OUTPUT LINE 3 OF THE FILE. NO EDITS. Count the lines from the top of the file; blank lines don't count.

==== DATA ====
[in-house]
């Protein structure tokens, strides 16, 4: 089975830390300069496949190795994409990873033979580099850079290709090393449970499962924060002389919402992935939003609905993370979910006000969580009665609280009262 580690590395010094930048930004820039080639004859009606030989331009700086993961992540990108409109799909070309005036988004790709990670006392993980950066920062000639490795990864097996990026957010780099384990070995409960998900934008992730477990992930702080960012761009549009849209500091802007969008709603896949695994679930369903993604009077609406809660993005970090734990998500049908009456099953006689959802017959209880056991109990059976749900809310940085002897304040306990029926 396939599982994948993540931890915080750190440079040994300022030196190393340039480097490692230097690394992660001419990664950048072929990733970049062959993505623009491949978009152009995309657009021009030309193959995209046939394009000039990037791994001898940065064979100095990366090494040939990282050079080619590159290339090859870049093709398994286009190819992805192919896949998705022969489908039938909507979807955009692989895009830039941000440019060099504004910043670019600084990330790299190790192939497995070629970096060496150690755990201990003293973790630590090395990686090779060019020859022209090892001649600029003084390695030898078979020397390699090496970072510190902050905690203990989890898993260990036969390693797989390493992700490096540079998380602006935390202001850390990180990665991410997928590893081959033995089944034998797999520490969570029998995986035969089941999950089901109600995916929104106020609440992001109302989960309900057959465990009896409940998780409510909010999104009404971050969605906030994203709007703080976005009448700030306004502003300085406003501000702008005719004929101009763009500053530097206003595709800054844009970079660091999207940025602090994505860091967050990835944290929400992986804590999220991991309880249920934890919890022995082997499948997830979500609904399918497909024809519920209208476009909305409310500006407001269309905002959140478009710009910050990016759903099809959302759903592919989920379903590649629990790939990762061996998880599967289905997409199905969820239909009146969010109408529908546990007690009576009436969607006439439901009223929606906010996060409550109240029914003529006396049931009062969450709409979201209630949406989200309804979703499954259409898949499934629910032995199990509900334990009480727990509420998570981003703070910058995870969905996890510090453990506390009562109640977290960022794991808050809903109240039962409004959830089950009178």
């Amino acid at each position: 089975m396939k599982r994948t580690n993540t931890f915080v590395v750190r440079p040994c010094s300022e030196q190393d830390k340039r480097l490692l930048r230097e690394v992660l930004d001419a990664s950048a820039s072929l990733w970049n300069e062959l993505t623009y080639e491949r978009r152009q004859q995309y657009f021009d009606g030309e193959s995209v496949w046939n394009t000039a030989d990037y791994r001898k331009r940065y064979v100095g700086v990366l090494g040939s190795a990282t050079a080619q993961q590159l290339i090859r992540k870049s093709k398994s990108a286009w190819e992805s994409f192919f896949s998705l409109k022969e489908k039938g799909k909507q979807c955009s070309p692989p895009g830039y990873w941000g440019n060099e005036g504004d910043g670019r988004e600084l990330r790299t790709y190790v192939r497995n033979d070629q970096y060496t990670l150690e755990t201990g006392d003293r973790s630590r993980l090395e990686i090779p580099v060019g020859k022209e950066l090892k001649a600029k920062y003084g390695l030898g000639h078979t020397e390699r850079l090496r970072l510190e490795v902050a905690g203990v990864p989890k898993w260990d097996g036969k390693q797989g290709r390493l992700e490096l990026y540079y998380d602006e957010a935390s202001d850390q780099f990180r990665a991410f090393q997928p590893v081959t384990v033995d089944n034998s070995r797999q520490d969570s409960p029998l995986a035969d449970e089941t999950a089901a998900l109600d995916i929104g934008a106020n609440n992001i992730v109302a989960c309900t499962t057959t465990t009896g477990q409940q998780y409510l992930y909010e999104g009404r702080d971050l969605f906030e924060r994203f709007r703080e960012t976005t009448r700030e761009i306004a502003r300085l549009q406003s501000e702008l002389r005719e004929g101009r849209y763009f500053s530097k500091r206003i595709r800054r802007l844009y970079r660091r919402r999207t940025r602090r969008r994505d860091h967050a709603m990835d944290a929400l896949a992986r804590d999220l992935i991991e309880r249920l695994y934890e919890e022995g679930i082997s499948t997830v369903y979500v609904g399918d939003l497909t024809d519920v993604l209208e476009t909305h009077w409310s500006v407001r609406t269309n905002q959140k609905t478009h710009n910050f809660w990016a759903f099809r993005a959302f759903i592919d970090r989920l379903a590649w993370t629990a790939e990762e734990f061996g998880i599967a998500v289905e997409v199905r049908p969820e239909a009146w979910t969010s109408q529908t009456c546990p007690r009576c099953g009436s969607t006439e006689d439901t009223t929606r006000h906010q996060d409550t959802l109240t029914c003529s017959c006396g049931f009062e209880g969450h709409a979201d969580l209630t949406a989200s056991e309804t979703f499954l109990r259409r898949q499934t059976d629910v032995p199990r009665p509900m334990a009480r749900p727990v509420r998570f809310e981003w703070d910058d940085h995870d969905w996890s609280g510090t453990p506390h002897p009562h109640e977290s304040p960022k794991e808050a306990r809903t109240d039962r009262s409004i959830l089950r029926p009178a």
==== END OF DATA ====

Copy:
């Amino acid at each position: 089975m396939k599982r994948t580690n993540t931890f915080v590395v750190r440079p040994c010094s300022e030196q190393d830390k340039r480097l490692l930048r230097e690394v992660l930004d001419a990664s950048a820039s072929l990733w970049n300069e062959l993505t623009y080639e491949r978009r152009q004859q995309y657009f021009d009606g030309e193959s995209v496949w046939n394009t000039a030989d990037y791994r001898k331009r940065y064979v100095g700086v990366l090494g040939s190795a990282t050079a080619q993961q590159l290339i090859r992540k870049s093709k398994s990108a286009w190819e992805s994409f192919f896949s998705l409109k022969e489908k039938g799909k909507q979807c955009s070309p692989p895009g830039y990873w941000g440019n060099e005036g504004d910043g670019r988004e600084l990330r790299t790709y190790v192939r497995n033979d070629q970096y060496t990670l150690e755990t201990g006392d003293r973790s630590r993980l090395e990686i090779p580099v060019g020859k022209e950066l090892k001649a600029k920062y003084g390695l030898g000639h078979t020397e390699r850079l090496r970072l510190e490795v902050a905690g203990v990864p989890k898993w260990d097996g036969k390693q797989g290709r390493l992700e490096l990026y540079y998380d602006e957010a935390s202001d850390q780099f990180r990665a991410f090393q997928p590893v081959t384990v033995d089944n034998s070995r797999q520490d969570s409960p029998l995986a035969d449970e089941t999950a089901a998900l109600d995916i929104g934008a106020n609440n992001i992730v109302a989960c309900t499962t057959t465990t009896g477990q409940q998780y409510l992930y909010e999104g009404r702080d971050l969605f906030e924060r994203f709007r703080e960012t976005t009448r700030e761009i306004a502003r300085l549009q406003s501000e702008l002389r005719e004929g101009r849209y763009f500053s530097k500091r206003i595709r800054r802007l844009y970079r660091r919402r999207t940025r602090r969008r994505d860091h967050a709603m990835d944290a929400l896949a992986r804590d999220l992935i991991e309880r249920l695994y934890e919890e022995g679930i082997s499948t997830v369903y979500v609904g399918d939003l497909t024809d519920v993604l209208e476009t909305h009077w409310s500006v407001r609406t269309n905002q959140k609905t478009h710009n910050f809660w990016a759903f099809r993005a959302f759903i592919d970090r989920l379903a590649w993370t629990a790939e990762e734990f061996g998880i599967a998500v289905e997409v199905r049908p969820e239909a009146w979910t969010s109408q529908t009456c546990p007690r009576c099953g009436s969607t006439e006689d439901t009223t929606r006000h906010q996060d409550t959802l109240t029914c003529s017959c006396g049931f009062e209880g969450h709409a979201d969580l209630t949406a989200s056991e309804t979703f499954l109990r259409r898949q499934t059976d629910v032995p199990r009665p509900m334990a009480r749900p727990v509420r998570f809310e981003w703070d910058d940085h995870d969905w996890s609280g510090t453990p506390h002897p009562h109640e977290s304040p960022k794991e808050a306990r809903t109240d039962r009262s409004i959830l089950r029926p009178a």